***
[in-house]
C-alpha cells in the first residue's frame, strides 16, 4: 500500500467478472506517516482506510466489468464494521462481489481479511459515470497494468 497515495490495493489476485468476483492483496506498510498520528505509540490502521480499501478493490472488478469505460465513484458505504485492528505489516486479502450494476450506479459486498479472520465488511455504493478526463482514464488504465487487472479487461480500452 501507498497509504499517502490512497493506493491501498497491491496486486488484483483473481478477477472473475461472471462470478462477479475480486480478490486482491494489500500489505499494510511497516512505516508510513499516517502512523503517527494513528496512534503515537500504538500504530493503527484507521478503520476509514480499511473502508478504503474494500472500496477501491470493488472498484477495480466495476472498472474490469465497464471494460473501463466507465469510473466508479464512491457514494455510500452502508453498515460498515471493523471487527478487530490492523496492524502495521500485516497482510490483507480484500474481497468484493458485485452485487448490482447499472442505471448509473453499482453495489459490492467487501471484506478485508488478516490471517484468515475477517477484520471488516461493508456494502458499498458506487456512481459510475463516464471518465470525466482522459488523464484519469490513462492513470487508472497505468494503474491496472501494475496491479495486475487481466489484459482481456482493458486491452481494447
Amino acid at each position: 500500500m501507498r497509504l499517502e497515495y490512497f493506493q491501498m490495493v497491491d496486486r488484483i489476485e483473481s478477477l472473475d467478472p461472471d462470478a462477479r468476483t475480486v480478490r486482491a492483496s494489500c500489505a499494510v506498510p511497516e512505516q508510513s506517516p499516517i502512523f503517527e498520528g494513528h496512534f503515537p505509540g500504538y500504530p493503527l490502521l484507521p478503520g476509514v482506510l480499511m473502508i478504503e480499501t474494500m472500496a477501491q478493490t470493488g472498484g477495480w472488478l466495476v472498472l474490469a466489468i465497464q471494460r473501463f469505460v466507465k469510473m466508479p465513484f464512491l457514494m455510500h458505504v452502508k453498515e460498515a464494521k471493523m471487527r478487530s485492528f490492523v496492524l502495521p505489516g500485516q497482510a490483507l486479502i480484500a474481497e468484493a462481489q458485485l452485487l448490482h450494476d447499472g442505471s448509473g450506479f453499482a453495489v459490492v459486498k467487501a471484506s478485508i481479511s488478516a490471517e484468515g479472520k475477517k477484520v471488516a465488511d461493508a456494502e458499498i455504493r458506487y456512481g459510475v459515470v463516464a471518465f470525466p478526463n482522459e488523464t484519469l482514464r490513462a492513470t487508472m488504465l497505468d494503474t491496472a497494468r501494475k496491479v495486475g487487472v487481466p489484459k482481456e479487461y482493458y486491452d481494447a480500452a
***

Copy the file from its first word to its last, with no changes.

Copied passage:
[in-house]
C-alpha cells in the first residue's frame, strides 16, 4: 500500500467478472506517516482506510466489468464494521462481489481479511459515470497494468 497515495490495493489476485468476483492483496506498510498520528505509540490502521480499501478493490472488478469505460465513484458505504485492528505489516486479502450494476450506479459486498479472520465488511455504493478526463482514464488504465487487472479487461480500452 501507498497509504499517502490512497493506493491501498497491491496486486488484483483473481478477477472473475461472471462470478462477479475480486480478490486482491494489500500489505499494510511497516512505516508510513499516517502512523503517527494513528496512534503515537500504538500504530493503527484507521478503520476509514480499511473502508478504503474494500472500496477501491470493488472498484477495480466495476472498472474490469465497464471494460473501463466507465469510473466508479464512491457514494455510500452502508453498515460498515471493523471487527478487530490492523496492524502495521500485516497482510490483507480484500474481497468484493458485485452485487448490482447499472442505471448509473453499482453495489459490492467487501471484506478485508488478516490471517484468515475477517477484520471488516461493508456494502458499498458506487456512481459510475463516464471518465470525466482522459488523464484519469490513462492513470487508472497505468494503474491496472501494475496491479495486475487481466489484459482481456482493458486491452481494447
Amino acid at each position: 500500500m501507498r497509504l499517502e497515495y490512497f493506493q491501498m490495493v497491491d496486486r488484483i489476485e483473481s478477477l472473475d467478472p461472471d462470478a462477479r468476483t475480486v480478490r486482491a492483496s494489500c500489505a499494510v506498510p511497516e512505516q508510513s506517516p499516517i502512523f503517527e498520528g494513528h496512534f503515537p505509540g500504538y500504530p493503527l490502521l484507521p478503520g476509514v482506510l480499511m473502508i478504503e480499501t474494500m472500496a477501491q478493490t470493488g472498484g477495480w472488478l466495476v472498472l474490469a466489468i465497464q471494460r473501463f469505460v466507465k469510473m466508479p465513484f464512491l457514494m455510500h458505504v452502508k453498515e460498515a464494521k471493523m471487527r478487530s485492528f490492523v496492524l502495521p505489516g500485516q497482510a490483507l486479502i480484500a474481497e468484493a462481489q458485485l452485487l448490482h450494476d447499472g442505471s448509473g450506479f453499482a453495489v459490492v459486498k467487501a471484506s478485508i481479511s488478516a490471517e484468515g479472520k475477517k477484520v471488516a465488511d461493508a456494502e458499498i455504493r458506487y456512481g459510475v459515470v463516464a471518465f470525466p478526463n482522459e488523464t484519469l482514464r490513462a492513470t487508472m488504465l497505468d494503474t491496472a497494468r501494475k496491479v495486475g487487472v487481466p489484459k482481456e479487461y482493458y486491452d481494447a480500452a